March 3, 2005 A decision by officials of the North Dakota-based Anne Carlsen Center to return to the territory a 17-year-old student has spurred the government to change its system for providing care to students with special needs.
Last Friday, center officials escorted the male student on his trip home to St. Thomas where he was handed over to his mother. (See "Special Needs Care Ends, Government Isn't Paying").
In a release issued Thursday, Education Commissioner Noreen Michael said a Tri-Agency Agreement was founded between the Education, Health and Human Services Departments to provide for students with special needs who require care that is unavailable in the territory.
By law, the V.I. government has the responsibility for providing off-island healthcare and educational needs for such children if the service is not available in the territory as in the case of the student who was returned Terrance Leonard, as identified in other published reports.
"In the future, individuals requiring similar, off-island residential services, regardless of which agency originates the referral, will now be handled by the Tri-Agency Agreement," Michael wrote. "Additionally, all monies for residential services will be paid by the Department of Human Services. This will permit one agency to oversee fiscal affairs for all V.I. referrals and will ensure timely payments."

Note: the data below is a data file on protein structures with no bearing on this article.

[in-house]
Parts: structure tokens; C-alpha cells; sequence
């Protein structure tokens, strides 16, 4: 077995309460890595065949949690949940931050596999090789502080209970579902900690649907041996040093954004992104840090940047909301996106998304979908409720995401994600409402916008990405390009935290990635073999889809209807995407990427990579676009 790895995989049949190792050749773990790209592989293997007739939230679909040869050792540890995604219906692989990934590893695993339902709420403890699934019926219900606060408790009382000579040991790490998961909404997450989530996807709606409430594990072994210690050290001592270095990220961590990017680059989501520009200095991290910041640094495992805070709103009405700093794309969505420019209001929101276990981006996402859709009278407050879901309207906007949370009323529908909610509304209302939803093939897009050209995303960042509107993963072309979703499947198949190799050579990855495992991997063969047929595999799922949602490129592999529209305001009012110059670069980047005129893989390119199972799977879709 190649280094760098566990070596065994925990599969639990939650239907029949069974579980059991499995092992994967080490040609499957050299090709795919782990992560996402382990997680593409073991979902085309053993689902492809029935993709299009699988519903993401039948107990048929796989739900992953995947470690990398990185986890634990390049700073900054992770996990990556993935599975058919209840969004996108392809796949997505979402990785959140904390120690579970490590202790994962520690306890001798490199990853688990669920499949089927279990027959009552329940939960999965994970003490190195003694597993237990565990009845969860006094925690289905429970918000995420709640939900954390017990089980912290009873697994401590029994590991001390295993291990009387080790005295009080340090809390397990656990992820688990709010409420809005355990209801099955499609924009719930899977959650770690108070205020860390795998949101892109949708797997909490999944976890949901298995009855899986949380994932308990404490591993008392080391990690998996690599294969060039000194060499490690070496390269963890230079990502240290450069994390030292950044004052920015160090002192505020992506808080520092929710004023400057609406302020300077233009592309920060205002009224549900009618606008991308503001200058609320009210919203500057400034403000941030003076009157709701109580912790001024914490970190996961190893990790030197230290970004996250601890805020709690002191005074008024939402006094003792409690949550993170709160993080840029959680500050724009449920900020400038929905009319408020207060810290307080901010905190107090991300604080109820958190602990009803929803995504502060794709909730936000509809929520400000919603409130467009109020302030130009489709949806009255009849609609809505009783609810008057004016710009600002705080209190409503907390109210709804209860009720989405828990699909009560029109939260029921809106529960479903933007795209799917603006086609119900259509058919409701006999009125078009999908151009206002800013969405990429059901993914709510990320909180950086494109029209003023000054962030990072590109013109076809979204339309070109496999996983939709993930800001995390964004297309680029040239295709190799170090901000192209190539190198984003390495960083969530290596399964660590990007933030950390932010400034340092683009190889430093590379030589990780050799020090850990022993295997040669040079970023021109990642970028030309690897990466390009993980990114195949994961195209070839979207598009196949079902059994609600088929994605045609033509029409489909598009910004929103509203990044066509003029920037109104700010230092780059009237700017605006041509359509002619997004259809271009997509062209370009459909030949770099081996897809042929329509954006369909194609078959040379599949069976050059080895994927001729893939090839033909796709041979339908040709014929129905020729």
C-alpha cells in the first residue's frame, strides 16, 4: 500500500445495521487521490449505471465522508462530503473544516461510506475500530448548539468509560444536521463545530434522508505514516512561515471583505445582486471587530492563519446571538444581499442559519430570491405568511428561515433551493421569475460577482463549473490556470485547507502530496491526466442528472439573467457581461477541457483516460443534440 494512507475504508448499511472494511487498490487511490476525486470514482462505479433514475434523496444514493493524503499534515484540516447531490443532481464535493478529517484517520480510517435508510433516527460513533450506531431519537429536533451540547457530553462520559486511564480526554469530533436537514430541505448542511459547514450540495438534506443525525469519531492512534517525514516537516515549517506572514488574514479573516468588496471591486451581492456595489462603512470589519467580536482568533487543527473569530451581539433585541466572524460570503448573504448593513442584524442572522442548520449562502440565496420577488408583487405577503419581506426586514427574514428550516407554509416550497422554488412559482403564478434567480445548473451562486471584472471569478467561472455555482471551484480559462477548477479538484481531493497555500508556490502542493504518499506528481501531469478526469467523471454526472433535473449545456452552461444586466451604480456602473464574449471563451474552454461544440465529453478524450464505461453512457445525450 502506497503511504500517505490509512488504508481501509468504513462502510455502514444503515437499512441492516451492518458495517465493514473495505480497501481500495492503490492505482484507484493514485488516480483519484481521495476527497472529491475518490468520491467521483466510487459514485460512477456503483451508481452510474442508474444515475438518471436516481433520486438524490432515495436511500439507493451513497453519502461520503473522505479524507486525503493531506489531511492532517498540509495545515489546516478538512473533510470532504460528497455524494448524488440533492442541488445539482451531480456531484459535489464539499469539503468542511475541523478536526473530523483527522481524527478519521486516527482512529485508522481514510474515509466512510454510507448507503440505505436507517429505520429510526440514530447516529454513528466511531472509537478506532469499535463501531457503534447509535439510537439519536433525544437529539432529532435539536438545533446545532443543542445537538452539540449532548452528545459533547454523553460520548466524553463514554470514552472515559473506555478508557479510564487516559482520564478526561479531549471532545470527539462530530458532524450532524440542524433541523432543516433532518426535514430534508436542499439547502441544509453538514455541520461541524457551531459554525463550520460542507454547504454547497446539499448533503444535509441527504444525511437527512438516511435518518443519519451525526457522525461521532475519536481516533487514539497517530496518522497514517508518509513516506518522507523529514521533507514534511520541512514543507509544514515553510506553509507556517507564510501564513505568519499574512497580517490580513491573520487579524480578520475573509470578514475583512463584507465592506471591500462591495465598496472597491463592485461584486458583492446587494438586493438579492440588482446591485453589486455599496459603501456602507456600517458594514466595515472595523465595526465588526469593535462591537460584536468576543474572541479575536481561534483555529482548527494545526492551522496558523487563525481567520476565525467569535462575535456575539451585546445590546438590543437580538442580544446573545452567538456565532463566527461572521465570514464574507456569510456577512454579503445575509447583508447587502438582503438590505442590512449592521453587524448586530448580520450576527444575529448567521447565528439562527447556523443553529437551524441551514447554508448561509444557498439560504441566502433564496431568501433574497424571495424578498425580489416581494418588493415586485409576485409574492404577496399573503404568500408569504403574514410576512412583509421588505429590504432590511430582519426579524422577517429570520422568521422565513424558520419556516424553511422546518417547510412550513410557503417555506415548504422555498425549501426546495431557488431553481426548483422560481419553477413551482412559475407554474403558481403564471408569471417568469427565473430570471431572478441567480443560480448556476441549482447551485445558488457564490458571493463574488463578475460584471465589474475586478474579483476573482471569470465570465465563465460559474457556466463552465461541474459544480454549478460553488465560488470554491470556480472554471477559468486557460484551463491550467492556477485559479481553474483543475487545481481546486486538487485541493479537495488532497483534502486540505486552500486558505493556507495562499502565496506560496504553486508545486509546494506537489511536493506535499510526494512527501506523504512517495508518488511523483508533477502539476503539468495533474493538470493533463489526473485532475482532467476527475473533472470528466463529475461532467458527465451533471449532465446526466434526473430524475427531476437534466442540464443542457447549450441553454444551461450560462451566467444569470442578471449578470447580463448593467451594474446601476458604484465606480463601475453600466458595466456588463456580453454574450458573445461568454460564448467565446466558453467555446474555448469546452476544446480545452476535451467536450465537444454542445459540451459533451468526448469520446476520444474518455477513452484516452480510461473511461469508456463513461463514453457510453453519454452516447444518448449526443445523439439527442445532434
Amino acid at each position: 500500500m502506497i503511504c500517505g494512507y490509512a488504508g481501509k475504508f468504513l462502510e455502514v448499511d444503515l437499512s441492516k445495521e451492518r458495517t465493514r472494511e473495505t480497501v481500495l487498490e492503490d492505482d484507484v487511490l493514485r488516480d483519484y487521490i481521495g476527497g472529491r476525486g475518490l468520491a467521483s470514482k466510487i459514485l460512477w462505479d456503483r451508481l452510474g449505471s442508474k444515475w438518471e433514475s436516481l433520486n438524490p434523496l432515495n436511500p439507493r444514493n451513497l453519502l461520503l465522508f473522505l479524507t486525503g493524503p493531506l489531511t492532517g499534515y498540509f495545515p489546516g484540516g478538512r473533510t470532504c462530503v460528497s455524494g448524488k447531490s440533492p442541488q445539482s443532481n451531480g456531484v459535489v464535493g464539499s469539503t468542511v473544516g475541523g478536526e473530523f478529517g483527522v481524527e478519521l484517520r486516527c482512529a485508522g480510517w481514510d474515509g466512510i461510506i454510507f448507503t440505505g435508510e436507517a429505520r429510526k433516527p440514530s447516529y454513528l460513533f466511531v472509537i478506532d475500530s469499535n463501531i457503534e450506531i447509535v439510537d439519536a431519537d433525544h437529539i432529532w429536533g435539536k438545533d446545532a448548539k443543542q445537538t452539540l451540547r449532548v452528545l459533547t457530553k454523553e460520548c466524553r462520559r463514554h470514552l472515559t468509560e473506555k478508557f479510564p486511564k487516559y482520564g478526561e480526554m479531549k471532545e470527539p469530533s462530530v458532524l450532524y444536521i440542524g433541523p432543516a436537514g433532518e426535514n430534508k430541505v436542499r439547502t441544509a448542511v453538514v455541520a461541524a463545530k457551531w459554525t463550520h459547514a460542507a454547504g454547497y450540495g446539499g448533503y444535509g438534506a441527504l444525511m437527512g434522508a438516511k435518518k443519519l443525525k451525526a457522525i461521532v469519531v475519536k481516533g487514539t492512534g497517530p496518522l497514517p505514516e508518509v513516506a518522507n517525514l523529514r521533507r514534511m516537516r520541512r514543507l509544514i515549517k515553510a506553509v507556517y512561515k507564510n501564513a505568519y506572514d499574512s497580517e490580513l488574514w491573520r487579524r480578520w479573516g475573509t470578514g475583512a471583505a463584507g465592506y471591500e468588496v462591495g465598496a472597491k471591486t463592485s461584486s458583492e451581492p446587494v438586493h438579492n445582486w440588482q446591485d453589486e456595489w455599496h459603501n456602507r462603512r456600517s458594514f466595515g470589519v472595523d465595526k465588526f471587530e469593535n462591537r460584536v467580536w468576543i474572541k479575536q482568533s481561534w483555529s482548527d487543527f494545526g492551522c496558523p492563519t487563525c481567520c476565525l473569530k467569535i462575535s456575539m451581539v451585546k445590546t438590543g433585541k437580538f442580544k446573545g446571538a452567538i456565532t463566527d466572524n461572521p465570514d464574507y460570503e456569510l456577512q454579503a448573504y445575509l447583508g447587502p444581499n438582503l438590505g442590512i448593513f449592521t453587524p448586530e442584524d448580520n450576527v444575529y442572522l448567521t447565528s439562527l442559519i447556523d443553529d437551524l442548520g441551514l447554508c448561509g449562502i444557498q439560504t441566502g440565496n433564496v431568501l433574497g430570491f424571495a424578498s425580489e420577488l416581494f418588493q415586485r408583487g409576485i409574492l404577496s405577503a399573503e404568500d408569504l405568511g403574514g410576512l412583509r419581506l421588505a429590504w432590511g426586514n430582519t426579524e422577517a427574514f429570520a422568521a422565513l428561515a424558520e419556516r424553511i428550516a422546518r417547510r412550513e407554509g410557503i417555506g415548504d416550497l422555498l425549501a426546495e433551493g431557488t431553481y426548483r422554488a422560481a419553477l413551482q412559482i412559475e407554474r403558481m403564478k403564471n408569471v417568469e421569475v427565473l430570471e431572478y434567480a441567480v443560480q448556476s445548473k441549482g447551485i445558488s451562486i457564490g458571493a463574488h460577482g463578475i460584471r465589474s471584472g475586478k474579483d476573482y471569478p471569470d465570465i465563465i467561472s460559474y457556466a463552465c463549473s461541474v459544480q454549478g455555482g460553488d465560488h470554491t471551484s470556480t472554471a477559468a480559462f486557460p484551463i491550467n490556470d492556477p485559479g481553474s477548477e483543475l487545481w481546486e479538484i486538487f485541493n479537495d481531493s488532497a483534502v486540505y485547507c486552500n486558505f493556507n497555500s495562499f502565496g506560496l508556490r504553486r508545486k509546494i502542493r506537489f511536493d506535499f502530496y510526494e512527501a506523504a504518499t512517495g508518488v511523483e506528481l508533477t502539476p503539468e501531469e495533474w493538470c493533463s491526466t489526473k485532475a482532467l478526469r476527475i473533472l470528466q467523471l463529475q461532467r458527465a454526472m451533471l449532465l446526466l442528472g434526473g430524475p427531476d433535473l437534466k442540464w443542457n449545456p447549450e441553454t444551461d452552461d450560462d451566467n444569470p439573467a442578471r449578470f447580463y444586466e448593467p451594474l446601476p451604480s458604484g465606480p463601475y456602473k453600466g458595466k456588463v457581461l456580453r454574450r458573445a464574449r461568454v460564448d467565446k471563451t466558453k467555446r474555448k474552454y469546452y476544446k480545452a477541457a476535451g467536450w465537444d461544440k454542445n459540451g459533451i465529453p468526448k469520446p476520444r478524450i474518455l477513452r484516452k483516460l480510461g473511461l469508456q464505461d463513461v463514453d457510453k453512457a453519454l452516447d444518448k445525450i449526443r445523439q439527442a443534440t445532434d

Previously, the matter was handled by the Education Department.
Michael said she completed an investigation of the matter surrounding Leonard's return Wednesday. She said plans were already being made to transfer Leonard to another facility when the incident occurred. However, various factors delayed the completion of that process prior to the Carlsen Centers decision to return the student to the territory, Michael stated.
"Additionally, although the Department has an outstanding balance owed to the Carlsen Center, relative to this student $15,388.75 this debt was not the sole reason for the students return," Michael stated. "Nonetheless, the department is in the process of submitting payment for this outstanding balance."
Carlsen Chief Executive Officer Dan Howell said Monday the government owed the center more than $500,000 in outstanding payments for services rendered to three V.I. youth from 2002 to 2005.
The three students have all been displaced, one reached the facility's maximum age, one was transferred to a facility in Florida, and Leonard because of the government failed to pay its obligation to the center, Howell said.
Michael said her department is currently working with Human Services to finalize alternate placement for Leonard.
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